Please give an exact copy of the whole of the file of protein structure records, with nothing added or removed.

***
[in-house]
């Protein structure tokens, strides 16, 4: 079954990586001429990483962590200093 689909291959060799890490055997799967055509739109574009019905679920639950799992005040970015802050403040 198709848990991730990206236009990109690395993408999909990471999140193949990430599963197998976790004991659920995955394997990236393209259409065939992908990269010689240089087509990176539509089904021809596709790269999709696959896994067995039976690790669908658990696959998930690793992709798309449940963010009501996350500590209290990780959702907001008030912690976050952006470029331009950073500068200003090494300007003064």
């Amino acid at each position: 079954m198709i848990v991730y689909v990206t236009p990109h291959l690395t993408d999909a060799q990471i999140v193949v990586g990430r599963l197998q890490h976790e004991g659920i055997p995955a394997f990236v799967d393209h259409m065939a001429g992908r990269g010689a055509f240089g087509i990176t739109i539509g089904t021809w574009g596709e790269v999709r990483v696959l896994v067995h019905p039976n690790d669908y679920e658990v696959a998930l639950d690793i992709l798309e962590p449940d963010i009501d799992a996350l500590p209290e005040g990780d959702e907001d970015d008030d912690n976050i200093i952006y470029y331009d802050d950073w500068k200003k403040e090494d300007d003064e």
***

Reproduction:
[in-house]
């Protein structure tokens, strides 16, 4: 079954990586001429990483962590200093 689909291959060799890490055997799967055509739109574009019905679920639950799992005040970015802050403040 198709848990991730990206236009990109690395993408999909990471999140193949990430599963197998976790004991659920995955394997990236393209259409065939992908990269010689240089087509990176539509089904021809596709790269999709696959896994067995039976690790669908658990696959998930690793992709798309449940963010009501996350500590209290990780959702907001008030912690976050952006470029331009950073500068200003090494300007003064």
């Amino acid at each position: 079954m198709i848990v991730y689909v990206t236009p990109h291959l690395t993408d999909a060799q990471i999140v193949v990586g990430r599963l197998q890490h976790e004991g659920i055997p995955a394997f990236v799967d393209h259409m065939a001429g992908r990269g010689a055509f240089g087509i990176t739109i539509g089904t021809w574009g596709e790269v999709r990483v696959l896994v067995h019905p039976n690790d669908y679920e658990v696959a998930l639950d690793i992709l798309e962590p449940d963010i009501d799992a996350l500590p209290e005040g990780d959702e907001d970015d008030d912690n976050i200093i952006y470029y331009d802050d950073w500068k200003k403040e090494d300007d003064e």